W.P. Snyder renovation efforts paddling forward
MARIETTA — Just below the Washington Street Bridge a national historic treasure is under the final phase of years worth of renovations with hopes of completion before its centennial birthday.
“This is basically dealing with the interior,” explained Bill Reynolds, the historian of the Campus Martius and Ohio River museums, where the W.P. Snyder is open for public tours. “We want the W.P. Snyder to look like it did when the boat came to Marietta in 1955, like the crew just walked off the boat.”
The Snyder turns 100 next year and if all goes to plan, it will have new coats of paint, table and quarters staging, a shining boiler room, engine room and pilot house by the new year.
The boat will not have to leave Marietta for this phase of work, as it did for two previous phases. For Phase I, the Snyder was missing for its Muskingum River home for nearly a year. Again for Phase II in 2013, it had to go elsewhere for work for about seven months.
But tours will still continue through the end of September and by request for groups throughout the remainder of this year if the Ohio River Museum is given enough notice.
“We just need time to alert the crews working on painting so that we can coordinate,” said Reynolds.
The boat was built in 1918 by James Rees and Sons and was first called the W.H. Clingerman before a name change and major renovation in 1937 when it was dubbed the J.L. Perry.
“In 1937 it went through a huge remodeling with a hull widening by three feet,” explained Fred Smith, the manager of Architectural Services for the Ohio History Connection. “They made the boiler bigger so that she could compete with the diesel boats and could tow more coal barges.”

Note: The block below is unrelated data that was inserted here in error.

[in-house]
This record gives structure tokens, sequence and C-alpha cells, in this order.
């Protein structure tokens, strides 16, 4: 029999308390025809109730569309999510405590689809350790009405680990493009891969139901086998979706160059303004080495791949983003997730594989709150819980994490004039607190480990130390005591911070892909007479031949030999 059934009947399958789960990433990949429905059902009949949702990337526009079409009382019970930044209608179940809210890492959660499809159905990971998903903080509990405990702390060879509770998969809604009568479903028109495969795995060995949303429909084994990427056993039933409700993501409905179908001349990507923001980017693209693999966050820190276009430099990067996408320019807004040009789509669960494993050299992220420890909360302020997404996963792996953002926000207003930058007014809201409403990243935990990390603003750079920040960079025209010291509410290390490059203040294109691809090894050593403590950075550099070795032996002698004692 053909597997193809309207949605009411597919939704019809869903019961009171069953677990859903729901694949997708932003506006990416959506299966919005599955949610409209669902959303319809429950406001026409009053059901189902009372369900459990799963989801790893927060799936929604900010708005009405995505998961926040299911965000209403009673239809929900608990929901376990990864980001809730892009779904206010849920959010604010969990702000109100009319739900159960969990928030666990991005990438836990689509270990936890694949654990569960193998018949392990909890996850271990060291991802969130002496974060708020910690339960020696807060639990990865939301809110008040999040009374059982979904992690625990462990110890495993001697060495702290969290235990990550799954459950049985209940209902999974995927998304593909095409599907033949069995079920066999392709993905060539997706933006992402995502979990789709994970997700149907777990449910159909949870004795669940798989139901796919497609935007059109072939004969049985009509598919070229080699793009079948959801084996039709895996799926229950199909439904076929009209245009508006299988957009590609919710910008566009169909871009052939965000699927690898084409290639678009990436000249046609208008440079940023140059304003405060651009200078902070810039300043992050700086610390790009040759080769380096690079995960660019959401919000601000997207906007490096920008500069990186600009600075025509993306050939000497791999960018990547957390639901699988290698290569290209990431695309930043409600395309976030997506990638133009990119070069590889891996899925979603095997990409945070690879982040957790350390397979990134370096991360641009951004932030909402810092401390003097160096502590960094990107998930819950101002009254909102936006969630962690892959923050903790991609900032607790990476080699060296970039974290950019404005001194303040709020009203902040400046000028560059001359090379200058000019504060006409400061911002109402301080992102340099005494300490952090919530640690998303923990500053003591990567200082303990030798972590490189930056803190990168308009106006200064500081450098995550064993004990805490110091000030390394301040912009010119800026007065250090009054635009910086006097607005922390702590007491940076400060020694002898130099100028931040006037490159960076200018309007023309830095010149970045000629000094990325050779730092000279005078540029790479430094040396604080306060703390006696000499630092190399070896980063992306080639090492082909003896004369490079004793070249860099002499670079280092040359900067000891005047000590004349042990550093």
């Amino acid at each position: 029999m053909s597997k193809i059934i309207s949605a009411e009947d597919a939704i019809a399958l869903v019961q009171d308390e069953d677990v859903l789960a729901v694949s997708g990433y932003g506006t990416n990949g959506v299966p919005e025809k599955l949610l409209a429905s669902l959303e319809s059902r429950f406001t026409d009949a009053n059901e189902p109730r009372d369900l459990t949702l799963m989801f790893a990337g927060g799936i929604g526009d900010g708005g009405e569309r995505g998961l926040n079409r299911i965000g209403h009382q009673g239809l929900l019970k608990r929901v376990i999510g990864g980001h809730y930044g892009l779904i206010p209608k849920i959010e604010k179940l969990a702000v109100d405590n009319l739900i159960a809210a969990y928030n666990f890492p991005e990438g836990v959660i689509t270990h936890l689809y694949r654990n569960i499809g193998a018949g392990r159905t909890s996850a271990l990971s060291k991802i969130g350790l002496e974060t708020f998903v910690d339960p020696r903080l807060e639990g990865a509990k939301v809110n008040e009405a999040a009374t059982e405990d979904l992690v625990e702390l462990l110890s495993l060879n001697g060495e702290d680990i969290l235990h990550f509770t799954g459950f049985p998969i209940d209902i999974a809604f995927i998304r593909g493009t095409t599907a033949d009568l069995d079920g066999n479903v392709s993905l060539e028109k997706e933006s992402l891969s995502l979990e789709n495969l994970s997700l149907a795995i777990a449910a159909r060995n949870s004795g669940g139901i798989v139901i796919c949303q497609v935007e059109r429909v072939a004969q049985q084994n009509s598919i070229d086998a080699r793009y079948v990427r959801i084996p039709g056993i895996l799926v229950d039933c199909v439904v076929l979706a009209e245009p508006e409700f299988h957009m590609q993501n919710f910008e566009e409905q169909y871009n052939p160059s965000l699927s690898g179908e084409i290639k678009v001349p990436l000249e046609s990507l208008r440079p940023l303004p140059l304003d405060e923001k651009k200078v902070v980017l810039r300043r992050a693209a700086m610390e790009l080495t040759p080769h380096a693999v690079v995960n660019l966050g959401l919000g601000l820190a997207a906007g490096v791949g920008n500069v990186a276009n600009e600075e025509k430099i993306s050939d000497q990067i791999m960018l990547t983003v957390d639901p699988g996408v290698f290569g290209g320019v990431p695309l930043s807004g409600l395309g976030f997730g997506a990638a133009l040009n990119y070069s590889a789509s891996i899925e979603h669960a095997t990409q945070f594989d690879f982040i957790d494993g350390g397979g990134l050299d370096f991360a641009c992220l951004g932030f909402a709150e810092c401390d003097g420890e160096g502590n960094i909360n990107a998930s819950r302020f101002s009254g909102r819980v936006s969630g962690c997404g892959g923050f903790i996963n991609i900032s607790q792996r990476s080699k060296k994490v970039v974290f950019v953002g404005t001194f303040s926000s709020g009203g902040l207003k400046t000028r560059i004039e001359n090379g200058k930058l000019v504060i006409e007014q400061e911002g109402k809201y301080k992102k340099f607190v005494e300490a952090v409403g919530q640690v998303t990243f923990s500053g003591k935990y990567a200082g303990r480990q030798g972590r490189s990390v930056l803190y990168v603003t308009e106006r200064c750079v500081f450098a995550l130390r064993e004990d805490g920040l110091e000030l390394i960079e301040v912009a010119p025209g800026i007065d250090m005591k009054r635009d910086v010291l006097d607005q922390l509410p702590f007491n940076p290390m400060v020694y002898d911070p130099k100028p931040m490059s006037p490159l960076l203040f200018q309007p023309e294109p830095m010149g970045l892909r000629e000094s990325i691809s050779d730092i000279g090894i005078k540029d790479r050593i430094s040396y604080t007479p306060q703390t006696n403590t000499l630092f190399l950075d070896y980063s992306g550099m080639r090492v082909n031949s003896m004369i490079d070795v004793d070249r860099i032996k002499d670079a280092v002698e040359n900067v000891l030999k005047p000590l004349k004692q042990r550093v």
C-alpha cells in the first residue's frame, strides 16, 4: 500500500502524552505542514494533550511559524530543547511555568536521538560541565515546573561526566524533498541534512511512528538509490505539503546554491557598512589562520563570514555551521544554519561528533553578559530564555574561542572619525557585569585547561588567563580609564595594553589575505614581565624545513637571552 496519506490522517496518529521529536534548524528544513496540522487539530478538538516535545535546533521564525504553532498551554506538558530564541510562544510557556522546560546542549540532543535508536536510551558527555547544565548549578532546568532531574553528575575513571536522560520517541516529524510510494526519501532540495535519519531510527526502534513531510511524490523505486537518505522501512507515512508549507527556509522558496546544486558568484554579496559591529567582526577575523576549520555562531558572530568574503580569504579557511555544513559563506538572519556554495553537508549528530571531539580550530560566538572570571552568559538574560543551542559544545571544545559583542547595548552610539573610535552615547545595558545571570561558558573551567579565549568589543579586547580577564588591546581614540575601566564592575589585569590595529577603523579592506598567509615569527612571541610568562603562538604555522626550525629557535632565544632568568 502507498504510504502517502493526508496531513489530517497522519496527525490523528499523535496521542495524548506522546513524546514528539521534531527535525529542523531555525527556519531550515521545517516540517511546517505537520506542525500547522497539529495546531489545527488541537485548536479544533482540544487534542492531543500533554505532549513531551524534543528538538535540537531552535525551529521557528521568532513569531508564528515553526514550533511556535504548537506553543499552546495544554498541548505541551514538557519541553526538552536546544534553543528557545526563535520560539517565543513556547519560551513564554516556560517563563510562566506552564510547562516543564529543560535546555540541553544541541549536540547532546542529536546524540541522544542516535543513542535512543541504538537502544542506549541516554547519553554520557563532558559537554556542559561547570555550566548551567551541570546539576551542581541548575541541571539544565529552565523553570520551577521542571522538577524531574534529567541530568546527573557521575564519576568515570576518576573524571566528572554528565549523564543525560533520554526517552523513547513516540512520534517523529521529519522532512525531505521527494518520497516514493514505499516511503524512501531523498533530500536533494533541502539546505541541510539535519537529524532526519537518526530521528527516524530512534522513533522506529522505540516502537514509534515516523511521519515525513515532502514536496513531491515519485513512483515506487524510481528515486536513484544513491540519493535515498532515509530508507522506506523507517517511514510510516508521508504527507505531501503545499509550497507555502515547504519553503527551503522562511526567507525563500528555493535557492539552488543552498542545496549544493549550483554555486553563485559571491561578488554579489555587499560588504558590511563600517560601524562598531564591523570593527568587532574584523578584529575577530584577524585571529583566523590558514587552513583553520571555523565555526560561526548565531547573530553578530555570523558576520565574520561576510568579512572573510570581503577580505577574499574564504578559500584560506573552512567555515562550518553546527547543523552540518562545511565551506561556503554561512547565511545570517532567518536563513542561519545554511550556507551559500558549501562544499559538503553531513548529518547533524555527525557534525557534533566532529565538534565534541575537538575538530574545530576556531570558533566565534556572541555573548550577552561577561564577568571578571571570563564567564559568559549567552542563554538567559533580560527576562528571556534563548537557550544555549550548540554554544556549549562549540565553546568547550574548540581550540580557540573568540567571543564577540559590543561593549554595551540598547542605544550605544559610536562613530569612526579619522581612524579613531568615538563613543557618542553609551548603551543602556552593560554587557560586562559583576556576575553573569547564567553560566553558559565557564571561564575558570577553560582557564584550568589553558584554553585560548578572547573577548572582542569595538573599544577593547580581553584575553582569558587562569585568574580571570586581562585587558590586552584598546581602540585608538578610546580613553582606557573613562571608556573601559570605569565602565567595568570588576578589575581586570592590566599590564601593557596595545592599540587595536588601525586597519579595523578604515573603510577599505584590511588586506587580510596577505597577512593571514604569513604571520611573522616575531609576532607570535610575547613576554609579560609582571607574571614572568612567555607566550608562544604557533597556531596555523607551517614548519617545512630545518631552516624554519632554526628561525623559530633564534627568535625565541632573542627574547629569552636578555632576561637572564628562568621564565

Then in 1945 the boat was once again renamed the A-1 before its final name change later that year when Crucible Steel purchased the steam-powered boat and named it the W.P. Snyder Jr.
The boat was decommissioned in 1955 and by the efforts of the Sons and Daughters of Pioneer Rivermen group, the boat was donated to the State of Ohio and remains the only boat of its kind still in existence.
“It’s a ‘pool boat,’ meaning it was built primarily to move coal between the dams on big rivers,” said Reynolds. “This was a working boat and we want to preserve that history and show what it would have looked like, from the living quarters to the dinner table, how those who worked on these boats would have lived.”
This final phase will complete more than 10 years of major projects funded predominantly through grants and donations with some state capital matching funds.
Phase I began in 2005 and was completed in 2010 at a total cost of $1,468,000, and replaced the hull of the boat.
Phase II was completed in 2014 for a total cost of $958,000 and completed major work on the main and boiler decks. Phase III has been underway for a few weeks with the roofs replaced and now interior paint to go up before period-staging begins.
For the first phase the state input was $876,000, the second saw a $222,000 contribution from the state and this third phase will only see $42,200 coming from the state capital fund of a $503,200 project. The remaining $140,800 local match is funded through private donations and local grants to the project while two major grants fund the other $320,220.
The grants covering the $320,220 are a National Maritime Heritage Grant through the National Parks Service (100,000) and a Historic Transportation Methods Grant from the Ohio Department of Transportation’s Transportation Alternatives program ($220,220).